Because Katy was already working remotely, Covid-19 didn’t cause a change in direction but it’s accelerated some things that were already in the pipeline, like creating an online course and getting her magazine project up and running.
I’d actually already set myself up for working remotely when we moved to Anglesey last year. So, I'd already said to my local clients while I lived between Manchester and Sheffield that we were just going to carry on as normal, but we’re going to do it via Zoom instead. So it didn't change radically because of Covid-19. But the main thing for me is to find more ways to connect with people and that’s not just Covid-related. It’s made me seek out communities that I might not have come across before, to get that connection with people.
The lockdown allowed me to create my magazine project, as my work died down for a while—so I had time to set up the website for the new brand, and also set up the magazine.
She’s also started putting together a directory of freelance-friendly spaces, so that when everyone can go out again, they can easily find good local places to work and hang out.
What advice would you give to anyone starting a business now?
Start something and don’t wait until it’s perfect to let it out on the world.
Especially now, when you may find you’ve got more time on your hands, she’s a great advocate of just getting it out there, rather than endlessly tweaking. Her advice is to get your idea seen sooner rather than later, so you can quickly find out if it’s a viable business.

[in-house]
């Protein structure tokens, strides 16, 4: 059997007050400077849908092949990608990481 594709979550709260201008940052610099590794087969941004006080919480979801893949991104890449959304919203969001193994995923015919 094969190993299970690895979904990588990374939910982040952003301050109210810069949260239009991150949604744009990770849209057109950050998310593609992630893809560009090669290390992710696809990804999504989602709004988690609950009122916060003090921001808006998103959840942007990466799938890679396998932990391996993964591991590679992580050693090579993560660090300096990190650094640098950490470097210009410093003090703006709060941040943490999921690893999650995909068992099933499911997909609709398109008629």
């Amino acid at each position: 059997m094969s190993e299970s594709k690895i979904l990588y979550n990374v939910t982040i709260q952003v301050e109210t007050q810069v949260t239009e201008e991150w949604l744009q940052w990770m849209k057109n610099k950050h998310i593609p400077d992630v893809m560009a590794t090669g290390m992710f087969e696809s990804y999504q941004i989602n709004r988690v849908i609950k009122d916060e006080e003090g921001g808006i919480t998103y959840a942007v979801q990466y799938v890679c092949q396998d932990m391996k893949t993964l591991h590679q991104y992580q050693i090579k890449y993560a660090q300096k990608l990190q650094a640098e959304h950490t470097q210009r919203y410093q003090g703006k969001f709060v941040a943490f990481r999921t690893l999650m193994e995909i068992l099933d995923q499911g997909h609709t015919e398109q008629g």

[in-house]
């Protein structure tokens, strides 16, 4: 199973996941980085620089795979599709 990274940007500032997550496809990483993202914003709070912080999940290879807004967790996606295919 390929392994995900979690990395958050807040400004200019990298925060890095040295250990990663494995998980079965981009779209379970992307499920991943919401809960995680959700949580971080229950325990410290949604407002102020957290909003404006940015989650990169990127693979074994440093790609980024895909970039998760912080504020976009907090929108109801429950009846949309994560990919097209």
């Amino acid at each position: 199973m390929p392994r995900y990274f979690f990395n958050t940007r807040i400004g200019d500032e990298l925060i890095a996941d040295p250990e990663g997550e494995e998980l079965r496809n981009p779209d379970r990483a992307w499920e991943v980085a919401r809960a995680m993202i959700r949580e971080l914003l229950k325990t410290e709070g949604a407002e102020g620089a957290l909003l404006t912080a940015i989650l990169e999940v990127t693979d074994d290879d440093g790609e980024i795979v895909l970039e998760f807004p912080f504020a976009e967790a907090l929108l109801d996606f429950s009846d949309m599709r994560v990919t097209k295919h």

So, what was your life like before you started working for yourself?
Putting exercise and health on my calendar is like a new thing for me. It used to be an afterthought, but now it’s a priority.
In the years before she’d turned freelance, Katy had suffered at times from anxiety at work, but freelancing has made all the difference to that; being her own boss and in charge of how she spends her time seems to have been completely liberating. Now she has her own rules that work for her: like never starting work before 10:30am, and she books time out in her calendar for when the tide is high so she can get a swim in—but she can also work long days that stretch late in the evening.
The point is, it’s her choice.
How has freelancing added to your life?
I’ve learned so much more while freelancing than I did through the rest of my career.